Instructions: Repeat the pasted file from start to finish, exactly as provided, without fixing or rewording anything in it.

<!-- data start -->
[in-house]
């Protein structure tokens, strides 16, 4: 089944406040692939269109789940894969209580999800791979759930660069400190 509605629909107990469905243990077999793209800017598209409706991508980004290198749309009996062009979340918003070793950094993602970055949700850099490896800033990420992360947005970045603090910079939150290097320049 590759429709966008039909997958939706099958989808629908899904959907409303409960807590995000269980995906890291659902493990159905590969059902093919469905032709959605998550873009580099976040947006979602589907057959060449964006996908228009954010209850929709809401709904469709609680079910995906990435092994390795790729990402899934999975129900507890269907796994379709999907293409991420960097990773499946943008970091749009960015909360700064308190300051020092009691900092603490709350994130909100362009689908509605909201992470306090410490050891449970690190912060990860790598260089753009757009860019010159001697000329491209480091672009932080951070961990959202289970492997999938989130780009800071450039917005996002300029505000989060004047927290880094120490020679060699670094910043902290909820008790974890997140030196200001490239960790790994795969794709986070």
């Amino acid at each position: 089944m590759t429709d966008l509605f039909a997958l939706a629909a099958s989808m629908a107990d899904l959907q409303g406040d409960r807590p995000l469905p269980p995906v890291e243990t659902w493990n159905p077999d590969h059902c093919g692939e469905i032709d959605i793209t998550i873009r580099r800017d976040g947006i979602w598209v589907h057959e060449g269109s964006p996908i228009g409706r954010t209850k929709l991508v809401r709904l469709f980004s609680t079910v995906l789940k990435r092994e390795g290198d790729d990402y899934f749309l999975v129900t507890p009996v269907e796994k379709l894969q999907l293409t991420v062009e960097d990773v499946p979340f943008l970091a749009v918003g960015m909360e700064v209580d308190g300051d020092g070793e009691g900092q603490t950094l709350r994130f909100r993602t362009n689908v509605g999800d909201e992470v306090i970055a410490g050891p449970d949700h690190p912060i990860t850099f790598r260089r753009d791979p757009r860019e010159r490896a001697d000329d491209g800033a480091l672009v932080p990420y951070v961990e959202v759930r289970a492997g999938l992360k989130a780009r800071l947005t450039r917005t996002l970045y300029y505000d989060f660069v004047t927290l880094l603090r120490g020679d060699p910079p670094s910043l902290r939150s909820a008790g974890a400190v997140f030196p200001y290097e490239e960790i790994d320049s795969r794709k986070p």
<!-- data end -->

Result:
[in-house]
């Protein structure tokens, strides 16, 4: 089944406040692939269109789940894969209580999800791979759930660069400190 509605629909107990469905243990077999793209800017598209409706991508980004290198749309009996062009979340918003070793950094993602970055949700850099490896800033990420992360947005970045603090910079939150290097320049 590759429709966008039909997958939706099958989808629908899904959907409303409960807590995000269980995906890291659902493990159905590969059902093919469905032709959605998550873009580099976040947006979602589907057959060449964006996908228009954010209850929709809401709904469709609680079910995906990435092994390795790729990402899934999975129900507890269907796994379709999907293409991420960097990773499946943008970091749009960015909360700064308190300051020092009691900092603490709350994130909100362009689908509605909201992470306090410490050891449970690190912060990860790598260089753009757009860019010159001697000329491209480091672009932080951070961990959202289970492997999938989130780009800071450039917005996002300029505000989060004047927290880094120490020679060699670094910043902290909820008790974890997140030196200001490239960790790994795969794709986070």
């Amino acid at each position: 089944m590759t429709d966008l509605f039909a997958l939706a629909a099958s989808m629908a107990d899904l959907q409303g406040d409960r807590p995000l469905p269980p995906v890291e243990t659902w493990n159905p077999d590969h059902c093919g692939e469905i032709d959605i793209t998550i873009r580099r800017d976040g947006i979602w598209v589907h057959e060449g269109s964006p996908i228009g409706r954010t209850k929709l991508v809401r709904l469709f980004s609680t079910v995906l789940k990435r092994e390795g290198d790729d990402y899934f749309l999975v129900t507890p009996v269907e796994k379709l894969q999907l293409t991420v062009e960097d990773v499946p979340f943008l970091a749009v918003g960015m909360e700064v209580d308190g300051d020092g070793e009691g900092q603490t950094l709350r994130f909100r993602t362009n689908v509605g999800d909201e992470v306090i970055a410490g050891p449970d949700h690190p912060i990860t850099f790598r260089r753009d791979p757009r860019e010159r490896a001697d000329d491209g800033a480091l672009v932080p990420y951070v961990e959202v759930r289970a492997g999938l992360k989130a780009r800071l947005t450039r917005t996002l970045y300029y505000d989060f660069v004047t927290l880094l603090r120490g020679d060699p910079p670094s910043l902290r939150s909820a008790g974890a400190v997140f030196p200001y290097e490239e960790i790994d320049s795969r794709k986070p």